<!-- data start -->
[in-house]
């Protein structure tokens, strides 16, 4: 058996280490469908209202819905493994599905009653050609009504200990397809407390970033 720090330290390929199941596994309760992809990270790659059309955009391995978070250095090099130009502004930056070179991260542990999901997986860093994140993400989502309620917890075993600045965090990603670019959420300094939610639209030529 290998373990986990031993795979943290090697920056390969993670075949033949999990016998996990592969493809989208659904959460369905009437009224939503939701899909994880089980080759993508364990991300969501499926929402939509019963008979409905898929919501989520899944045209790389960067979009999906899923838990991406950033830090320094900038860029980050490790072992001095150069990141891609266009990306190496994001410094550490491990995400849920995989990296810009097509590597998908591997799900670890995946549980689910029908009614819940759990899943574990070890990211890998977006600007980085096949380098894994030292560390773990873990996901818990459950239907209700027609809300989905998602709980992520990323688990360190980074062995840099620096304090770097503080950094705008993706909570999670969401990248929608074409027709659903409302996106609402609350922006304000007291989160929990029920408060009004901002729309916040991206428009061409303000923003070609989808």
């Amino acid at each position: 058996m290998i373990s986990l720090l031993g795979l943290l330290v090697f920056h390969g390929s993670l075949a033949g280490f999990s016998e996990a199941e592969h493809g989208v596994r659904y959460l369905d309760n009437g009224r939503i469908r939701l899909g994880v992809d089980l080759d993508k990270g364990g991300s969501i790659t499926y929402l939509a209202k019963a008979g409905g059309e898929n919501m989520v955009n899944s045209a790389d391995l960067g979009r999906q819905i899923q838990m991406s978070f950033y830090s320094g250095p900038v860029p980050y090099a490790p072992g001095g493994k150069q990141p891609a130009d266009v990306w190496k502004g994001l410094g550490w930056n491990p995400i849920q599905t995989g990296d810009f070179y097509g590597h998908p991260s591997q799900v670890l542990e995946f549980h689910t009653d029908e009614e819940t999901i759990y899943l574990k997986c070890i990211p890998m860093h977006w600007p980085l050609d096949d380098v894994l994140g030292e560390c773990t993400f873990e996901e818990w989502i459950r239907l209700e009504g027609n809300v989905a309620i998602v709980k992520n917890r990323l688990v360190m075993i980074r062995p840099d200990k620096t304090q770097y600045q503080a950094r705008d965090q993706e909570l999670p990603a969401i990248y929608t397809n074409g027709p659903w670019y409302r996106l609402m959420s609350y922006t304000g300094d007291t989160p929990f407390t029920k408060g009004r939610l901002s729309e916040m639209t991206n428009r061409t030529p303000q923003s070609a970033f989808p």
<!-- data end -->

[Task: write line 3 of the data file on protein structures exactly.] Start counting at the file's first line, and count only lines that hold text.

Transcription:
């Amino acid at each position: 058996m290998i373990s986990l720090l031993g795979l943290l330290v090697f920056h390969g390929s993670l075949a033949g280490f999990s016998e996990a199941e592969h493809g989208v596994r659904y959460l369905d309760n009437g009224r939503i469908r939701l899909g994880v992809d089980l080759d993508k990270g364990g991300s969501i790659t499926y929402l939509a209202k019963a008979g409905g059309e898929n919501m989520v955009n899944s045209a790389d391995l960067g979009r999906q819905i899923q838990m991406s978070f950033y830090s320094g250095p900038v860029p980050y090099a490790p072992g001095g493994k150069q990141p891609a130009d266009v990306w190496k502004g994001l410094g550490w930056n491990p995400i849920q599905t995989g990296d810009f070179y097509g590597h998908p991260s591997q799900v670890l542990e995946f549980h689910t009653d029908e009614e819940t999901i759990y899943l574990k997986c070890i990211p890998m860093h977006w600007p980085l050609d096949d380098v894994l994140g030292e560390c773990t993400f873990e996901e818990w989502i459950r239907l209700e009504g027609n809300v989905a309620i998602v709980k992520n917890r990323l688990v360190m075993i980074r062995p840099d200990k620096t304090q770097y600045q503080a950094r705008d965090q993706e909570l999670p990603a969401i990248y929608t397809n074409g027709p659903w670019y409302r996106l609402m959420s609350y922006t304000g300094d007291t989160p929990f407390t029920k408060g009004r939610l901002s729309e916040m639209t991206n428009r061409t030529p303000q923003s070609a970033f989808p």